Leslie Jackson
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Natural Building

east-west house

Natural Building

Natural Building is the art of cooperating with the environment to build dwellings. Materials used are locally available, usually of organic nature, such as sand, rocks and clay, but since garbage has become part of the earth, it's a natural element. Urbanite, which is broken up poured cement is a natural building material, used often for foundations and stem walls. Natural Buildings are cool in the summer and cozy in the winter because they are built with an understanding of weather, the sun's patterns and they tend to be small, efficient, leaving more room outside to play.

I learned natural building from Ianto Evans of the Cob Cottage Company in Oregon. He designed the building at left, called the East-West House. It was built over several workshops at the school in Coquille, Oregon.

If you came to this site to find out more about natural building, please send me email. I'll talk your ear off, send you to workshops, sell you books, show you pictures, send you to beautiful inspiring sites and perhaps we will build or design something together for you. As an urban dweller, I would like to inspire my fellow urbanites to stay in the city, enjoy its culture and wealth of resources and talents, and if you need that cottage retreat in the country, build an illegal one in your backyard! I can help.

Are you in the San Francisco Bay Area and looking for resources for natural building? For urban stuff, I'd love to tell you about these friends of mine who run a natural building school and custom building service called Vertical Clay. They live in a run-down fixer-upper on a dog-patch street in a city just north of Oakland called El Sobrante. They are remodeling a back-yard cottage with light straw clay as an insulator--and got code approval from their county!

Here are a few random urban specific links for inspiration:

  • The Natural Building Network will set you up with workshops workers and pros in your region. Membership is $50, but if you are having trouble uncovering the resources where you are, this may help!
  • Permaculture goes hand-in-hand with, well, everyting, as it's a way of living in the worls that accounts for It All. I think of it as a fancy word for common sense or science. There are great teachers all over the place. Regenerative Design Institute have a beautiful site on the coast of West Marin and teach various workshops.
  • The Merritt College Horticulture Department rocks the native plants and have great instructors and resources.

Are you interested in pursuing a career in natural building? Here a response to an inquiry I got from a really nice person called Trevor.

"Thanks for taking the time to write, sounds like you are well on your way if you have built your own stove for bike touring! What part of the world are you in? There are natural builders all over the place, and many pros take on apprentices. That's an arrangement I can highly recommend if you find some folks that you like, and situations in which you can learn by doing.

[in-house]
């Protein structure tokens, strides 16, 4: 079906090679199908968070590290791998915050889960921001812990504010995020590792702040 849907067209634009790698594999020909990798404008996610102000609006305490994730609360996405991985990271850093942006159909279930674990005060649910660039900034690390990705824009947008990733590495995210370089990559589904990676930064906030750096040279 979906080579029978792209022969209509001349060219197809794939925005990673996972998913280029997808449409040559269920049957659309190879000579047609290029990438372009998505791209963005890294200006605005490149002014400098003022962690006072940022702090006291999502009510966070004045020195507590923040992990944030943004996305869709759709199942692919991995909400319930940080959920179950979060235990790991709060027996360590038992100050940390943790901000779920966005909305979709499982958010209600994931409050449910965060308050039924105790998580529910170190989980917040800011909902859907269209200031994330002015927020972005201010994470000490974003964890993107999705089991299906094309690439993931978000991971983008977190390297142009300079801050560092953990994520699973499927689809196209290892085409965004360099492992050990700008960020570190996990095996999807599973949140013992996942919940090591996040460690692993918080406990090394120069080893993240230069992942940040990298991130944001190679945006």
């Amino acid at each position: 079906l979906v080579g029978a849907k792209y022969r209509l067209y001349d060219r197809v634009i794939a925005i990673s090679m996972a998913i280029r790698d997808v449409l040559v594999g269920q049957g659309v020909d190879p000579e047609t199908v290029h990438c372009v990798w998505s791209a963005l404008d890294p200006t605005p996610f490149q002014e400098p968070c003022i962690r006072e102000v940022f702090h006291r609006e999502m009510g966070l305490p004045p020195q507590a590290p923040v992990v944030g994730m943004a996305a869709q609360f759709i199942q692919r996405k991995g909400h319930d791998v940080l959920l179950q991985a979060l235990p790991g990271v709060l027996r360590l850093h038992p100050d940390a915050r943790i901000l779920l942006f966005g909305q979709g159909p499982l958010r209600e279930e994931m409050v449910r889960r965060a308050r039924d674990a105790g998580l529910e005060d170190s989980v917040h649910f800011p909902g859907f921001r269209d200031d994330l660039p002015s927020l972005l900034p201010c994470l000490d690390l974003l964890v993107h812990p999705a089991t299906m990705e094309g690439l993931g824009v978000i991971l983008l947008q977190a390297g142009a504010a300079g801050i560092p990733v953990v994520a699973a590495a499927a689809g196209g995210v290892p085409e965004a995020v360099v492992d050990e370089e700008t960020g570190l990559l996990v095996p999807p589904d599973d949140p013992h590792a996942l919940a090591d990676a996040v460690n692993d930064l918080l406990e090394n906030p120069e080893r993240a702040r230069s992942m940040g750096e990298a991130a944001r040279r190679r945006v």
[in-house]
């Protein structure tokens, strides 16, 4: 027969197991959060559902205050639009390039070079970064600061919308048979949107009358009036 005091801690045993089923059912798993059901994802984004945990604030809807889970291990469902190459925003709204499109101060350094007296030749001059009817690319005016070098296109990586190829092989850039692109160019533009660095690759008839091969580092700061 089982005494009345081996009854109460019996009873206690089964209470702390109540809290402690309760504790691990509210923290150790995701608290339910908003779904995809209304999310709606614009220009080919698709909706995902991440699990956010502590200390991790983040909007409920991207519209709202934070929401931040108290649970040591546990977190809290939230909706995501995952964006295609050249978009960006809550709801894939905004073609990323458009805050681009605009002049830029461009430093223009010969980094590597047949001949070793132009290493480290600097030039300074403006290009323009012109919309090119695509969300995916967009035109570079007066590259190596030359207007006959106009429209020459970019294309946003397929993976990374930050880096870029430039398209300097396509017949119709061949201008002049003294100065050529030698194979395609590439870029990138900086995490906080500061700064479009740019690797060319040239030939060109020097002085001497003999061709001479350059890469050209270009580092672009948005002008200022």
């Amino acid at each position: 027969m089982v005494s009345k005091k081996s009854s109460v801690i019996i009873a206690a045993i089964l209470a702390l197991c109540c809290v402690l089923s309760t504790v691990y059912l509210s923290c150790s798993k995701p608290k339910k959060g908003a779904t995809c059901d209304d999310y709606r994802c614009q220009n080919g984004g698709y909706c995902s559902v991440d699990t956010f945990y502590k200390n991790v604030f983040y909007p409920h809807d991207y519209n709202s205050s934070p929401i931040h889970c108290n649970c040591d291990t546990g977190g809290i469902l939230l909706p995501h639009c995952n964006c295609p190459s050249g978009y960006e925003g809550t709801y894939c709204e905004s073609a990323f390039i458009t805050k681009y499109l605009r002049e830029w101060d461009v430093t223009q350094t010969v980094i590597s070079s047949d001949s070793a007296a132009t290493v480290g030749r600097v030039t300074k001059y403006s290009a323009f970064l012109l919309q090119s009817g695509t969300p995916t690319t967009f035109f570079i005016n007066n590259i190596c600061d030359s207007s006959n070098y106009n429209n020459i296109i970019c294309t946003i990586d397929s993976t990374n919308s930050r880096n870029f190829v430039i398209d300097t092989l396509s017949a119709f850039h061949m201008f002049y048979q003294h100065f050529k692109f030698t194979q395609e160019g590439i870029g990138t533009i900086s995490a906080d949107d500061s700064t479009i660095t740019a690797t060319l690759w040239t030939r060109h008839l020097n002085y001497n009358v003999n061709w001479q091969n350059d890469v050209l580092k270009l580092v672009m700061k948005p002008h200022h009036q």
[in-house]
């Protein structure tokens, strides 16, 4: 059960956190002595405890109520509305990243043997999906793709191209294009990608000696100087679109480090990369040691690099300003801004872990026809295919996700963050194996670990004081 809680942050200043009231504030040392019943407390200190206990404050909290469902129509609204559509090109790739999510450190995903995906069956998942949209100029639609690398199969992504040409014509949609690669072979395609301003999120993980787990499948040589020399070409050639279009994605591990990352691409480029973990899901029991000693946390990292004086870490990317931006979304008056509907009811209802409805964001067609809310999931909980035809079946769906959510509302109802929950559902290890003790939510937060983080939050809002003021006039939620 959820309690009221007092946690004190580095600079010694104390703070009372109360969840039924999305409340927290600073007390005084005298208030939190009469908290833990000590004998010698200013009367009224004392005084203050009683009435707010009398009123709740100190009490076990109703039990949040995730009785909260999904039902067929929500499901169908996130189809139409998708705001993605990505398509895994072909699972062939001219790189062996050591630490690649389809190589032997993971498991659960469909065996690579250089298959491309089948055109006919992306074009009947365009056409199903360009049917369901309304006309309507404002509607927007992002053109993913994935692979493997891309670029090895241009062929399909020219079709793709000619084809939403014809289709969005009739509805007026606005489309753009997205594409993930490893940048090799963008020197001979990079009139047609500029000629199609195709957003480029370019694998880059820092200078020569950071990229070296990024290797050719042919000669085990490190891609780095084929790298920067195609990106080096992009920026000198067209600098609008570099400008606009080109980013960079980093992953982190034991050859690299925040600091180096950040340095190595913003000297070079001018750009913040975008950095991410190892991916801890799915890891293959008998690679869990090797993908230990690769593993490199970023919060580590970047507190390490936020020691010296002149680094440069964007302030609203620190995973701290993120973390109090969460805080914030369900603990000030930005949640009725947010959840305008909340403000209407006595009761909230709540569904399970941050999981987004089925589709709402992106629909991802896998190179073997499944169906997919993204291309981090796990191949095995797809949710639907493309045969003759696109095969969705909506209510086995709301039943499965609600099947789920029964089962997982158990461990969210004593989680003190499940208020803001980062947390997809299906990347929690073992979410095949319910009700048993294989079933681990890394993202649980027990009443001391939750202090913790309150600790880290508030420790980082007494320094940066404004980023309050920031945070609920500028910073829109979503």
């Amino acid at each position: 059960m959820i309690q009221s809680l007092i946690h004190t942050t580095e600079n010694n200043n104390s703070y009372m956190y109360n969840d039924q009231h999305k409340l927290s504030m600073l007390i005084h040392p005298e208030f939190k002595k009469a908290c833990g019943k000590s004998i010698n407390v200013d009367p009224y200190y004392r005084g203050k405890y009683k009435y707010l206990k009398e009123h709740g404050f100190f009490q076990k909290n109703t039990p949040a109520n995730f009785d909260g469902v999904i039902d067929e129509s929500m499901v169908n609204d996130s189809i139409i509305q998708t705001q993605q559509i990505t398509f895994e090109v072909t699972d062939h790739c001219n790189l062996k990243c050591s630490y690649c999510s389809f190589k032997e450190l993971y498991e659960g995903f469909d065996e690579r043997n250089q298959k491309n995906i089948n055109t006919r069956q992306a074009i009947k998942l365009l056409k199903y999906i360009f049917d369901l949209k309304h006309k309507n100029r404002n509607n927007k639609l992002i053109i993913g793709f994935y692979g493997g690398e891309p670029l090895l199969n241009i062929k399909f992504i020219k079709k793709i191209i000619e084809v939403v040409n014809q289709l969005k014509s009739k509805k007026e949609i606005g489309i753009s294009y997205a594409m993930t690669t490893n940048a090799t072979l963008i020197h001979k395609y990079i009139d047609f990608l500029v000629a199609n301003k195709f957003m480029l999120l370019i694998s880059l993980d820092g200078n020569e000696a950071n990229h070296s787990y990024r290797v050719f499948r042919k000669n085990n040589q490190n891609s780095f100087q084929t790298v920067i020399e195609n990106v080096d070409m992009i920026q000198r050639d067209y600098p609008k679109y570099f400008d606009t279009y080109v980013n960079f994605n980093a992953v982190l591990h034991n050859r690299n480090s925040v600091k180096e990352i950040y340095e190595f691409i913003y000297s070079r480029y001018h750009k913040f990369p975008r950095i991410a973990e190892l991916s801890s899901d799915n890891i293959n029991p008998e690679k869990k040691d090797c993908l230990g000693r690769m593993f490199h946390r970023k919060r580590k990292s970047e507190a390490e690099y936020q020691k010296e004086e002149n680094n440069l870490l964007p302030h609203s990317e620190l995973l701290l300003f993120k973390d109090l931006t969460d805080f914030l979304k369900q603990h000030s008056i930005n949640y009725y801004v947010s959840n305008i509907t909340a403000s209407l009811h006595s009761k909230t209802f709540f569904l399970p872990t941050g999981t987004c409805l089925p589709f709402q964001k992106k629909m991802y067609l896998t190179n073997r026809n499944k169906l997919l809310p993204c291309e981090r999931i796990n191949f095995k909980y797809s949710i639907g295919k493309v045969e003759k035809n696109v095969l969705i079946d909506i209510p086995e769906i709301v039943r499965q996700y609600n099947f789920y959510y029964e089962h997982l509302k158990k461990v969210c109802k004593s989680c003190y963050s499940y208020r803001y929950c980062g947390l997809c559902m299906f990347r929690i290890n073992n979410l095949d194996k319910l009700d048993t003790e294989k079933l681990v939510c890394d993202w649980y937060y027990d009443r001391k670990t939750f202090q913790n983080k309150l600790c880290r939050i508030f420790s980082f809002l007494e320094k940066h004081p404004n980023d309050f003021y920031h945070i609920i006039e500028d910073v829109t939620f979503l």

I assume you have taken some workshops. Natural Building Colloquiums are also really great. We don't have enough of those, but you meet everyone in the region.
As a professional builder, the kinds of work you may find would be under the table, or in the alternative economies of barter, etc. There isn't much in the way of contracting for a natural builder, so if you want to be a full-time builder you might consider getting a conventional contractor's license. You'd be able to work your alternative building designs into your clients' requests, as well as legally hire a crew, get the health insurance, make a Real Wage for yourself. You'd also have more of a voice in the Codes/Building Dept, in which you might want to introduce some natural building techniques to conventional building....That's one route.
The route I took after being part of a crew that built a few straw bale houses, and after sub-contractioing to remodel cob houses, and then doing a lot of plastering, which I love, was small publishing. Now the book Rocket Mass Heaters almost fully supports my music habit! I also make a little money teaching workshops in NB in performing music, and advising and sub-contracting on plastering.
Teaching natural building is a really popular way to go about it, and there are lots of teachers out there. Tell me what region you are in, and what your tendencies are towards. Timberframe, solar power, cob, masonry stoves, plastering, water, or other directions, and perhaps I can introduce you to people in your area.
All the best to you in your endeavors. You are on an exciting path at an exciting time!"

This page was last modified on Tuesday, August 28, 2012.